Scholastic is the world’s largest publisher and distributor of children’s books, with $1.6 billion in annual revenue. Adam Japhet is the Head of Technology Services Architecture & Design at Scholastic—thanks to his 17 years with the company, he’s had a front-row seat, as the publishing, education and media leader, as Scholastic expanded their global reach and began their move to the cloud.
Scholastic's challenges with cloud
In 2012, as digital readers grew in popularity, the leadership team at Scholastic acknowledged the business benefits they’d gain by adopting cloud computing, and made plans for an organization-wide rollout. “We began with an IaaS model, relying on AWS,” says Adam. “The goal was for nearly all technology functions to rely on the cloud, so our operating model became 95% cloud-based.”
The shift to cloud computing could not detract from Scholastic’s primary business purpose. “We enlisted companies to do the heavy lifting on our behalf,” Adam recalls. “Our environment is heterogeneous – we started as an AWS shop, but have adopted different cloud platforms to support our own roadmap. We work with AWS, as well as Google Cloud Platform, Oracle, Workday, and ServiceNow. The result is that we are able to leverage the capabilities of many different vendors—but it also means that we must keep up with their ongoing transformations. That requires a tremendous amount of integration, different levels of thinking, and roles that perform several functions. At the same time, while ensuring we can scale and support everything as needed, we needed to maintain focus on the company’s core mission, value-added products, and services.”
With infrastructure spanning multiple clouds, the crux of the problem Scholastic faced was visibility. “We needed an approach that would help us identify how well we were managing workloads, how well we were managing our infrastructure. We had other tools in place, but nothing that would let us see the alignment between performance and efficiency. Our on-prem footprint was dwindling—we had to act.”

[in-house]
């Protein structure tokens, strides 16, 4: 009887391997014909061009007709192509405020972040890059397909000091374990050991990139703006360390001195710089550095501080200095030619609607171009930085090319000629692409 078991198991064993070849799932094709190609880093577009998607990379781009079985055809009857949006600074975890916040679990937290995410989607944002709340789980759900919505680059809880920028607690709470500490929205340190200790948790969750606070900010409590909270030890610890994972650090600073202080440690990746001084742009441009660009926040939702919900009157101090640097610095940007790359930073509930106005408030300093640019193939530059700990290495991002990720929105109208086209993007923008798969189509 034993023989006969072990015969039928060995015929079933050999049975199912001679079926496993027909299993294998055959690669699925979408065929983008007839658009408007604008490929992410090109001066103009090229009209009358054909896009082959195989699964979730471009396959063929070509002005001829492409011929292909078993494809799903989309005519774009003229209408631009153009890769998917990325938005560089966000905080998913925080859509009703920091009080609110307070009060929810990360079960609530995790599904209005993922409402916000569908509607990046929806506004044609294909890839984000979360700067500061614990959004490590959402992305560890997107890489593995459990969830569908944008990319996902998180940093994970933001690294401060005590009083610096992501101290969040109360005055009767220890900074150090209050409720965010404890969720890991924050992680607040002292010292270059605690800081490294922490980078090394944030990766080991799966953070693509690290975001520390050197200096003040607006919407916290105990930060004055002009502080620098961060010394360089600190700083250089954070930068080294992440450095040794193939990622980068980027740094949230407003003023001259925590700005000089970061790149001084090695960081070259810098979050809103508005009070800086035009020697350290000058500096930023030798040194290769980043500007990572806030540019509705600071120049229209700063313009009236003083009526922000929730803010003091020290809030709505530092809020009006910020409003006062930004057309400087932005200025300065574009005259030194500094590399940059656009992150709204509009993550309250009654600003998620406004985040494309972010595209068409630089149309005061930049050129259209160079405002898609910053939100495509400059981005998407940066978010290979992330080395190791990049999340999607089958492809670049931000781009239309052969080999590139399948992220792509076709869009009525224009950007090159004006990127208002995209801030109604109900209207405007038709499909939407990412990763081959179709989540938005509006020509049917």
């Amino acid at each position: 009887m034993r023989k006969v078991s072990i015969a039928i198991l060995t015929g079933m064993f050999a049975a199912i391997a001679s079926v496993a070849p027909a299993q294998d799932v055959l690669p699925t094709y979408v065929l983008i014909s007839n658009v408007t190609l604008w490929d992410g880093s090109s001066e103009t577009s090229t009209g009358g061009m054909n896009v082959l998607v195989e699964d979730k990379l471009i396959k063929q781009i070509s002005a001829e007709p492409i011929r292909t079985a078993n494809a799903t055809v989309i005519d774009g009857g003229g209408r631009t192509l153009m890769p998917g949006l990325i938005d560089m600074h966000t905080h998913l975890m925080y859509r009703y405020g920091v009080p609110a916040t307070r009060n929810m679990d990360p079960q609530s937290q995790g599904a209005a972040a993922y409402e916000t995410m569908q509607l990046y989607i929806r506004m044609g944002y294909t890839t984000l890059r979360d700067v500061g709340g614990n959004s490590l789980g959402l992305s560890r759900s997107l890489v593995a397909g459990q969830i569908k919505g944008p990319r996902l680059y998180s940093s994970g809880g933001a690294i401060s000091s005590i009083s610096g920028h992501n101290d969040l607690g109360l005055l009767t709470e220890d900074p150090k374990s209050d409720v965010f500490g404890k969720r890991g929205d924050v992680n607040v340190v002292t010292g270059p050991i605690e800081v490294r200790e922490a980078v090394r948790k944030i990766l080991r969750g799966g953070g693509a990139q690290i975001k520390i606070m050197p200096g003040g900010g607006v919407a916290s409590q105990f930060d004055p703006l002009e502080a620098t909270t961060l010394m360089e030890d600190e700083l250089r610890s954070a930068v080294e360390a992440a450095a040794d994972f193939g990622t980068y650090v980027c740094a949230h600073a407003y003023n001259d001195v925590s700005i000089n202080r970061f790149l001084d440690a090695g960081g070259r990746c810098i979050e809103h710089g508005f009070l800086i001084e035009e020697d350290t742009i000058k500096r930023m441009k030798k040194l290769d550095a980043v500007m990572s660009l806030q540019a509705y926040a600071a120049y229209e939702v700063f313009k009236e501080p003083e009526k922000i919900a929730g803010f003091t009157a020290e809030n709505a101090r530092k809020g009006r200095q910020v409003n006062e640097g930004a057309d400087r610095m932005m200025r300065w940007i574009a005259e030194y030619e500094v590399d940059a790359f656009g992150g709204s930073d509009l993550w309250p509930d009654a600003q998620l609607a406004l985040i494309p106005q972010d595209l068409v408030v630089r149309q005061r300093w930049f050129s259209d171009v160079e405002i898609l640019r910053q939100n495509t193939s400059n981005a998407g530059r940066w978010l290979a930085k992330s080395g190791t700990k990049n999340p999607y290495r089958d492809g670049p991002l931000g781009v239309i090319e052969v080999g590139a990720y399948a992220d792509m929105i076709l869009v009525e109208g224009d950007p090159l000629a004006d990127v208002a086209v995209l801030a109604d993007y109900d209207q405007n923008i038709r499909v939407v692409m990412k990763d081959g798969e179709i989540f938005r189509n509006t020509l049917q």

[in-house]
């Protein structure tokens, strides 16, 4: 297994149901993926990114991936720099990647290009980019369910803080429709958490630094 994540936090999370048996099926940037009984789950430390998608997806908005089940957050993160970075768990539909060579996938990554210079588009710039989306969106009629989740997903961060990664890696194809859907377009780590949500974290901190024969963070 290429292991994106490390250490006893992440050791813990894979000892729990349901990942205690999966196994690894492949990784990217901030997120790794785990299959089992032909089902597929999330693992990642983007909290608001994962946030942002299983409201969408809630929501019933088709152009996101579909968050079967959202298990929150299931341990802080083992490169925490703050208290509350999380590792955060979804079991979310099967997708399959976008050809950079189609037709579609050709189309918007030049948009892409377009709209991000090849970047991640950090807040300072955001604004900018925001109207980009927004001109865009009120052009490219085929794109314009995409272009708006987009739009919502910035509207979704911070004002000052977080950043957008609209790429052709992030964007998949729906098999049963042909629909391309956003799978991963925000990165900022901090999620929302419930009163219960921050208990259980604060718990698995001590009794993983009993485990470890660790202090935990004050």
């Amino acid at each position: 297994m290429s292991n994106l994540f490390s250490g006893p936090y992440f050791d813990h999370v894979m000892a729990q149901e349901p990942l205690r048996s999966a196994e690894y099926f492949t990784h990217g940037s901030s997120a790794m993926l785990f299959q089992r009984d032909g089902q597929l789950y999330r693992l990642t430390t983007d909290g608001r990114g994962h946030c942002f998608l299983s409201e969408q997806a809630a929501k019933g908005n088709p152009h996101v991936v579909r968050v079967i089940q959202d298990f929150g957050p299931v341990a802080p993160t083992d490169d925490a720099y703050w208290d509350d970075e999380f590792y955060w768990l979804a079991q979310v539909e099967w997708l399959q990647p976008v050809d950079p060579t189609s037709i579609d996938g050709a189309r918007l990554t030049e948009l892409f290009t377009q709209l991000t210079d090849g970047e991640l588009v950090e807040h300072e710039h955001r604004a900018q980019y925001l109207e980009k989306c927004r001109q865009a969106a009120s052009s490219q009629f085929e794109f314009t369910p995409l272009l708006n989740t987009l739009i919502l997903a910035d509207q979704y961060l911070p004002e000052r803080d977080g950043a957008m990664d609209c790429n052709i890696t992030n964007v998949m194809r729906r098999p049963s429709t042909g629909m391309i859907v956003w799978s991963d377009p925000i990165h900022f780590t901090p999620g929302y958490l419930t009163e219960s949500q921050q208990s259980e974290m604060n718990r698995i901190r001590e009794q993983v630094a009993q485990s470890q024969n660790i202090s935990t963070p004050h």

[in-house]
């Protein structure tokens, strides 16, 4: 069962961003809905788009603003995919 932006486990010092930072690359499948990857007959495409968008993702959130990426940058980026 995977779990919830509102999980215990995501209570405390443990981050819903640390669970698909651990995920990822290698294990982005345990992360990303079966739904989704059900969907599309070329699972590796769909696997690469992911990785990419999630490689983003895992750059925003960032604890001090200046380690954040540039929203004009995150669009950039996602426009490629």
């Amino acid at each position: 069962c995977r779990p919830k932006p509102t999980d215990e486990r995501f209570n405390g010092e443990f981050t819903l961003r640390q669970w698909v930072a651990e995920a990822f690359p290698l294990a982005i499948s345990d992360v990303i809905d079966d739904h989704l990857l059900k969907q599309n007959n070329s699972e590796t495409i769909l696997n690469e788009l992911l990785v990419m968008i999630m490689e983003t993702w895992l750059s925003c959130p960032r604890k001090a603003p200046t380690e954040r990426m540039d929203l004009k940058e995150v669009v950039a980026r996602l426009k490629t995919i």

Finding a solution
As their infrastructure continued to grow, the Scholastic team started to search for a solution to provide them with a consolidated view of their infrastructure. “We couldn’t see our deployment at scale, across all accounts,” said Adam. After doing a close survey of various cloud service management solutions, they selected CloudHealth.
"There were some decent products out there, but we felt that CloudHealth just had better engineering, and we believed in [CTO and Founder] Joe Kinsella’s vision."Head of Technology Services Architecture & Design, Scholastic
Adam said that Scholastic briefly considered making something ourselves, but there was no way we could have built something like that.”
By offering a consolidated view into disparate data sets, CloudHealth gave Scholastic much-needed transparency and, by extension, better control.
Visibility improved almost immediately. Scholastic now manages their multicloud environment with a holistic view into cost, configuration, performance, and security.
The policy and automation capabilities within the CloudHealth platform have also been a boon: “We’ve implemented policies around tagging so that we can better organize resources for cost allocation and reporting. And we wouldn’t feel comfortable making an RI purchase without CloudHealth – you can easily save 30% off the bat.”
Although Scholastic had other cloud management tools in place, only CloudHealth gives them what they need to properly size their infrastructure. “We want to make sure we’re running efficiently,” says Adam. “CloudHealth has saved us countless man-hours, as well as 38-50% of our monthly AWS costs.”
Offering advice to his industry peers in similar situations, Adam shares the following: “As you increasingly rely on the cloud, make sure you have people with the right skill set. Start small, and get some early successes under your belt… Consider security, account access, etc. You need to have the scaffolding in place if you’re going to effectively grow.”